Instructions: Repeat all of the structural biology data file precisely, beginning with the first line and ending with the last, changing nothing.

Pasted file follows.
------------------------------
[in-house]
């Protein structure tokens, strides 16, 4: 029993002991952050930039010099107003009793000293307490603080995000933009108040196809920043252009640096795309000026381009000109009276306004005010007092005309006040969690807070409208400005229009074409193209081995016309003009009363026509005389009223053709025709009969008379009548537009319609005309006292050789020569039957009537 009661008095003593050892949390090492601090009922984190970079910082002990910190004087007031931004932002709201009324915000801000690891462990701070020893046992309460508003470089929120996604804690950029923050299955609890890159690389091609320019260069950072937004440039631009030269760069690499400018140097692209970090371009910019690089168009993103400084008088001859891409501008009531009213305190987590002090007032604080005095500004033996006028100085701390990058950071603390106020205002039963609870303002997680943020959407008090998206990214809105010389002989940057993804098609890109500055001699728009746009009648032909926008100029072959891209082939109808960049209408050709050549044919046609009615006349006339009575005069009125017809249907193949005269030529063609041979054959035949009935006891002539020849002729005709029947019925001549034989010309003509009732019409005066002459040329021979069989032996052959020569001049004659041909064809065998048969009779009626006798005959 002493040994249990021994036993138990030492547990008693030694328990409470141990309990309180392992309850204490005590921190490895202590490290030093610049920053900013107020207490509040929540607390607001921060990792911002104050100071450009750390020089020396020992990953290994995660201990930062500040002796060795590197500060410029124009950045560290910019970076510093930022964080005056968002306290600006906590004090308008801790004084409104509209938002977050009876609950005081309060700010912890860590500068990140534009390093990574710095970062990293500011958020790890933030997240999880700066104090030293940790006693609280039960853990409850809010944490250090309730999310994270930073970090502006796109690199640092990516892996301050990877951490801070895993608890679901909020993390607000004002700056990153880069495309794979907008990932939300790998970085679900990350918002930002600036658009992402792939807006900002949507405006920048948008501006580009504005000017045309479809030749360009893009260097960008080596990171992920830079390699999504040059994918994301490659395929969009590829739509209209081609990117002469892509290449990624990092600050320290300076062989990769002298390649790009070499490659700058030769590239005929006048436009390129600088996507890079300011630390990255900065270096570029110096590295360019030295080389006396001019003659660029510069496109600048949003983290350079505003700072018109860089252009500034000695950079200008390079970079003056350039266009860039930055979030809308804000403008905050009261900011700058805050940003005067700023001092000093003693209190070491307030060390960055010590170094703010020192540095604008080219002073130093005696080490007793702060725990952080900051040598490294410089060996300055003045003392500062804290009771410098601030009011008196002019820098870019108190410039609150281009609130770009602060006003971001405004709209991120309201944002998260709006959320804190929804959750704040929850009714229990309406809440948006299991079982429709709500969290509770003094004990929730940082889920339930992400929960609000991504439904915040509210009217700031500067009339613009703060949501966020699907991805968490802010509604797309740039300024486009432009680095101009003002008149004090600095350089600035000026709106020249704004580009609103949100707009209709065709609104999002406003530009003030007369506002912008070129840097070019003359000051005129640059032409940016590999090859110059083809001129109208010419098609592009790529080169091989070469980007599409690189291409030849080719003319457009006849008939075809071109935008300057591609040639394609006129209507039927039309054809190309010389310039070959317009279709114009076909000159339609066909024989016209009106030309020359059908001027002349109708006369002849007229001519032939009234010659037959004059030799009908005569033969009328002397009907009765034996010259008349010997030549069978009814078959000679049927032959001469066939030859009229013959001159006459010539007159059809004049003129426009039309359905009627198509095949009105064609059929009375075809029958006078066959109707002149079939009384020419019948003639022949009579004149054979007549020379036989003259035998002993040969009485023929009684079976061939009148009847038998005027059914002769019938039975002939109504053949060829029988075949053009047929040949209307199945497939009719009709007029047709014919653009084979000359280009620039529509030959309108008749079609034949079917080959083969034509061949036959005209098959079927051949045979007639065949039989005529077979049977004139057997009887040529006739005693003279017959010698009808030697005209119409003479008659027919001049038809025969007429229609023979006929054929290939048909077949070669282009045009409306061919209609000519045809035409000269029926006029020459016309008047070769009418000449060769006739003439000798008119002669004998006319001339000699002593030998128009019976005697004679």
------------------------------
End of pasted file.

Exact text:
[in-house]
């Protein structure tokens, strides 16, 4: 029993002991952050930039010099107003009793000293307490603080995000933009108040196809920043252009640096795309000026381009000109009276306004005010007092005309006040969690807070409208400005229009074409193209081995016309003009009363026509005389009223053709025709009969008379009548537009319609005309006292050789020569039957009537 009661008095003593050892949390090492601090009922984190970079910082002990910190004087007031931004932002709201009324915000801000690891462990701070020893046992309460508003470089929120996604804690950029923050299955609890890159690389091609320019260069950072937004440039631009030269760069690499400018140097692209970090371009910019690089168009993103400084008088001859891409501008009531009213305190987590002090007032604080005095500004033996006028100085701390990058950071603390106020205002039963609870303002997680943020959407008090998206990214809105010389002989940057993804098609890109500055001699728009746009009648032909926008100029072959891209082939109808960049209408050709050549044919046609009615006349006339009575005069009125017809249907193949005269030529063609041979054959035949009935006891002539020849002729005709029947019925001549034989010309003509009732019409005066002459040329021979069989032996052959020569001049004659041909064809065998048969009779009626006798005959 002493040994249990021994036993138990030492547990008693030694328990409470141990309990309180392992309850204490005590921190490895202590490290030093610049920053900013107020207490509040929540607390607001921060990792911002104050100071450009750390020089020396020992990953290994995660201990930062500040002796060795590197500060410029124009950045560290910019970076510093930022964080005056968002306290600006906590004090308008801790004084409104509209938002977050009876609950005081309060700010912890860590500068990140534009390093990574710095970062990293500011958020790890933030997240999880700066104090030293940790006693609280039960853990409850809010944490250090309730999310994270930073970090502006796109690199640092990516892996301050990877951490801070895993608890679901909020993390607000004002700056990153880069495309794979907008990932939300790998970085679900990350918002930002600036658009992402792939807006900002949507405006920048948008501006580009504005000017045309479809030749360009893009260097960008080596990171992920830079390699999504040059994918994301490659395929969009590829739509209209081609990117002469892509290449990624990092600050320290300076062989990769002298390649790009070499490659700058030769590239005929006048436009390129600088996507890079300011630390990255900065270096570029110096590295360019030295080389006396001019003659660029510069496109600048949003983290350079505003700072018109860089252009500034000695950079200008390079970079003056350039266009860039930055979030809308804000403008905050009261900011700058805050940003005067700023001092000093003693209190070491307030060390960055010590170094703010020192540095604008080219002073130093005696080490007793702060725990952080900051040598490294410089060996300055003045003392500062804290009771410098601030009011008196002019820098870019108190410039609150281009609130770009602060006003971001405004709209991120309201944002998260709006959320804190929804959750704040929850009714229990309406809440948006299991079982429709709500969290509770003094004990929730940082889920339930992400929960609000991504439904915040509210009217700031500067009339613009703060949501966020699907991805968490802010509604797309740039300024486009432009680095101009003002008149004090600095350089600035000026709106020249704004580009609103949100707009209709065709609104999002406003530009003030007369506002912008070129840097070019003359000051005129640059032409940016590999090859110059083809001129109208010419098609592009790529080169091989070469980007599409690189291409030849080719003319457009006849008939075809071109935008300057591609040639394609006129209507039927039309054809190309010389310039070959317009279709114009076909000159339609066909024989016209009106030309020359059908001027002349109708006369002849007229001519032939009234010659037959004059030799009908005569033969009328002397009907009765034996010259008349010997030549069978009814078959000679049927032959001469066939030859009229013959001159006459010539007159059809004049003129426009039309359905009627198509095949009105064609059929009375075809029958006078066959109707002149079939009384020419019948003639022949009579004149054979007549020379036989003259035998002993040969009485023929009684079976061939009148009847038998005027059914002769019938039975002939109504053949060829029988075949053009047929040949209307199945497939009719009709007029047709014919653009084979000359280009620039529509030959309108008749079609034949079917080959083969034509061949036959005209098959079927051949045979007639065949039989005529077979049977004139057997009887040529006739005693003279017959010698009808030697005209119409003479008659027919001049038809025969007429229609023979006929054929290939048909077949070669282009045009409306061919209609000519045809035409000269029926006029020459016309008047070769009418000449060769006739003439000798008119002669004998006319001339000699002593030998128009019976005697004679």